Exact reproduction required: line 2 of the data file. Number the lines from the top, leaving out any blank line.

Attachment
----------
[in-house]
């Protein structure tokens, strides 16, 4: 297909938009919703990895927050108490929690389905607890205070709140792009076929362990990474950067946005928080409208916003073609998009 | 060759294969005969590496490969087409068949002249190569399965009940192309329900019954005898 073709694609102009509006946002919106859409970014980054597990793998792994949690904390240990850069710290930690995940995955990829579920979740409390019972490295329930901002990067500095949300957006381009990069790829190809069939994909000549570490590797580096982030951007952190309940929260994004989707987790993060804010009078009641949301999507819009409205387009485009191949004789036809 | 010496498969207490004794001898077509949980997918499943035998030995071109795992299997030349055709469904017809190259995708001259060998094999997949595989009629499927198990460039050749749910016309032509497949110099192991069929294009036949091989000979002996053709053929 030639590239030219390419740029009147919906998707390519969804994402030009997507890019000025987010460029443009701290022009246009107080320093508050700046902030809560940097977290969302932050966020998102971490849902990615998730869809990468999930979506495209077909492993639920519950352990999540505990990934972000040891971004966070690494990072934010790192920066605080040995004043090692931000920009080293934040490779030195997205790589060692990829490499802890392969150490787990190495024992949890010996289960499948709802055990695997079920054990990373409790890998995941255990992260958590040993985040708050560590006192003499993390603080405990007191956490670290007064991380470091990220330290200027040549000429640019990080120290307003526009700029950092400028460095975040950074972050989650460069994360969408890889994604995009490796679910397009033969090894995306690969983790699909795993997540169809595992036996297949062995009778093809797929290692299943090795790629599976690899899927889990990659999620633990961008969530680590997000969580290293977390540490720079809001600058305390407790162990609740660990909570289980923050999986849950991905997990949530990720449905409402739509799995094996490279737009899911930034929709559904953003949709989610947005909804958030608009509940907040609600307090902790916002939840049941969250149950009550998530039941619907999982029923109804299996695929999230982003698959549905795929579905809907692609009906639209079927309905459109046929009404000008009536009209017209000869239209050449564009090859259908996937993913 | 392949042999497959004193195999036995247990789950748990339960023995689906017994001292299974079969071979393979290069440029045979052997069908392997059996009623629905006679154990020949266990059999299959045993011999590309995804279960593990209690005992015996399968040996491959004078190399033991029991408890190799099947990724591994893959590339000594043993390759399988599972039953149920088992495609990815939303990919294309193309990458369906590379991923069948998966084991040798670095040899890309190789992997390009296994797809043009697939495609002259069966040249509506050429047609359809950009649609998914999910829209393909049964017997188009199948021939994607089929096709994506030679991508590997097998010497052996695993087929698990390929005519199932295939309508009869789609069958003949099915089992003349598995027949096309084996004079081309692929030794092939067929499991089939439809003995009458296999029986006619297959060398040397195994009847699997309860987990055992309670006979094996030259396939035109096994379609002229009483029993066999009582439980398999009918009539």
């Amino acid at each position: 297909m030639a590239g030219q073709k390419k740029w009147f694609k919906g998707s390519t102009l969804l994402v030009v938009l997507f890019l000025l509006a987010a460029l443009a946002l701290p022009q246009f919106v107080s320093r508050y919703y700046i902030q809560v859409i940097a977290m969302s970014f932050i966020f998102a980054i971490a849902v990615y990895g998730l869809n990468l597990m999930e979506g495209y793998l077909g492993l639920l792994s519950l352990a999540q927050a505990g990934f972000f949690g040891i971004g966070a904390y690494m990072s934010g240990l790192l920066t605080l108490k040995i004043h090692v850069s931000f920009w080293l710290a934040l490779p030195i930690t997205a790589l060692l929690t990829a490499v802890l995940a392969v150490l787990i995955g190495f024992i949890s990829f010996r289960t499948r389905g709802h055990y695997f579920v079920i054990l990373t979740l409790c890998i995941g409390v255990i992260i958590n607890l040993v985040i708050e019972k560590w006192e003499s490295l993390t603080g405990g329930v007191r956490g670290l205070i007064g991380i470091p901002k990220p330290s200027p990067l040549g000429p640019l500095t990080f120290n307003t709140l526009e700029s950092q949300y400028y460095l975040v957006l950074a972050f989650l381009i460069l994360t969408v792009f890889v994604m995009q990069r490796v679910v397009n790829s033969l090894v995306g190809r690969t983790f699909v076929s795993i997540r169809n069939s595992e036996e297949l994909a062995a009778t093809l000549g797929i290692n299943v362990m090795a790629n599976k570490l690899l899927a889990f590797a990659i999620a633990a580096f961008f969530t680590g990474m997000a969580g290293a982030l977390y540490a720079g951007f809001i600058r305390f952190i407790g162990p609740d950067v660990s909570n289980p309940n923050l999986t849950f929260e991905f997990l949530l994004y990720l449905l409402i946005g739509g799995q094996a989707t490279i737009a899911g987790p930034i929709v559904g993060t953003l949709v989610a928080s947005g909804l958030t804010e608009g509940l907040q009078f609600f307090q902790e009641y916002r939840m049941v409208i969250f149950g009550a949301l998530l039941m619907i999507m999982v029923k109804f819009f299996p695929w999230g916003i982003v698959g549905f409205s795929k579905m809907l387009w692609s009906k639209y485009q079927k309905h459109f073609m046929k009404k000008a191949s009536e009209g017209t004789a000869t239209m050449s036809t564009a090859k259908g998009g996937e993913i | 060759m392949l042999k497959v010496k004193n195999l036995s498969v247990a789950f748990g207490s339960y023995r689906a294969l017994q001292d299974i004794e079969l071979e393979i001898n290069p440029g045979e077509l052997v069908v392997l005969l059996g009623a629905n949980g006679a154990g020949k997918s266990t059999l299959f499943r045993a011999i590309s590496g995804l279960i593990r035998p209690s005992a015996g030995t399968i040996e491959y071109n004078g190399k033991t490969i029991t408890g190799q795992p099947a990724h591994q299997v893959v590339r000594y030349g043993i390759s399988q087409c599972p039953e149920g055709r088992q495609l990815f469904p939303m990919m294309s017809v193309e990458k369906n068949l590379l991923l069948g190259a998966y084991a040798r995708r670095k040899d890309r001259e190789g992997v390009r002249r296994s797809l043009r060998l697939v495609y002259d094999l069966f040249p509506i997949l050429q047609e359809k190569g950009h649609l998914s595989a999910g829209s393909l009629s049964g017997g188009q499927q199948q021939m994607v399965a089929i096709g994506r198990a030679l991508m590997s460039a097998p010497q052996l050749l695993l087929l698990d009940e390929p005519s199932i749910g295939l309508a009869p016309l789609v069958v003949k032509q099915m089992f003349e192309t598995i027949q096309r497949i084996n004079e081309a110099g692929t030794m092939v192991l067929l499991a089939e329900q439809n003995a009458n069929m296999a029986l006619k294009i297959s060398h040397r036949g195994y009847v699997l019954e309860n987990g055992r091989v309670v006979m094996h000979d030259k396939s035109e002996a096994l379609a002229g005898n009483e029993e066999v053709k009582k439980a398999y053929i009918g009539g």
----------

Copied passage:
């Protein structure tokens, strides 16, 4: 297909938009919703990895927050108490929690389905607890205070709140792009076929362990990474950067946005928080409208916003073609998009 | 060759294969005969590496490969087409068949002249190569399965009940192309329900019954005898 073709694609102009509006946002919106859409970014980054597990793998792994949690904390240990850069710290930690995940995955990829579920979740409390019972490295329930901002990067500095949300957006381009990069790829190809069939994909000549570490590797580096982030951007952190309940929260994004989707987790993060804010009078009641949301999507819009409205387009485009191949004789036809 | 010496498969207490004794001898077509949980997918499943035998030995071109795992299997030349055709469904017809190259995708001259060998094999997949595989009629499927198990460039050749749910016309032509497949110099192991069929294009036949091989000979002996053709053929 030639590239030219390419740029009147919906998707390519969804994402030009997507890019000025987010460029443009701290022009246009107080320093508050700046902030809560940097977290969302932050966020998102971490849902990615998730869809990468999930979506495209077909492993639920519950352990999540505990990934972000040891971004966070690494990072934010790192920066605080040995004043090692931000920009080293934040490779030195997205790589060692990829490499802890392969150490787990190495024992949890010996289960499948709802055990695997079920054990990373409790890998995941255990992260958590040993985040708050560590006192003499993390603080405990007191956490670290007064991380470091990220330290200027040549000429640019990080120290307003526009700029950092400028460095975040950074972050989650460069994360969408890889994604995009490796679910397009033969090894995306690969983790699909795993997540169809595992036996297949062995009778093809797929290692299943090795790629599976690899899927889990990659999620633990961008969530680590997000969580290293977390540490720079809001600058305390407790162990609740660990909570289980923050999986849950991905997990949530990720449905409402739509799995094996490279737009899911930034929709559904953003949709989610947005909804958030608009509940907040609600307090902790916002939840049941969250149950009550998530039941619907999982029923109804299996695929999230982003698959549905795929579905809907692609009906639209079927309905459109046929009404000008009536009209017209000869239209050449564009090859259908996937993913 | 392949042999497959004193195999036995247990789950748990339960023995689906017994001292299974079969071979393979290069440029045979052997069908392997059996009623629905006679154990020949266990059999299959045993011999590309995804279960593990209690005992015996399968040996491959004078190399033991029991408890190799099947990724591994893959590339000594043993390759399988599972039953149920088992495609990815939303990919294309193309990458369906590379991923069948998966084991040798670095040899890309190789992997390009296994797809043009697939495609002259069966040249509506050429047609359809950009649609998914999910829209393909049964017997188009199948021939994607089929096709994506030679991508590997097998010497052996695993087929698990390929005519199932295939309508009869789609069958003949099915089992003349598995027949096309084996004079081309692929030794092939067929499991089939439809003995009458296999029986006619297959060398040397195994009847699997309860987990055992309670006979094996030259396939035109096994379609002229009483029993066999009582439980398999009918009539």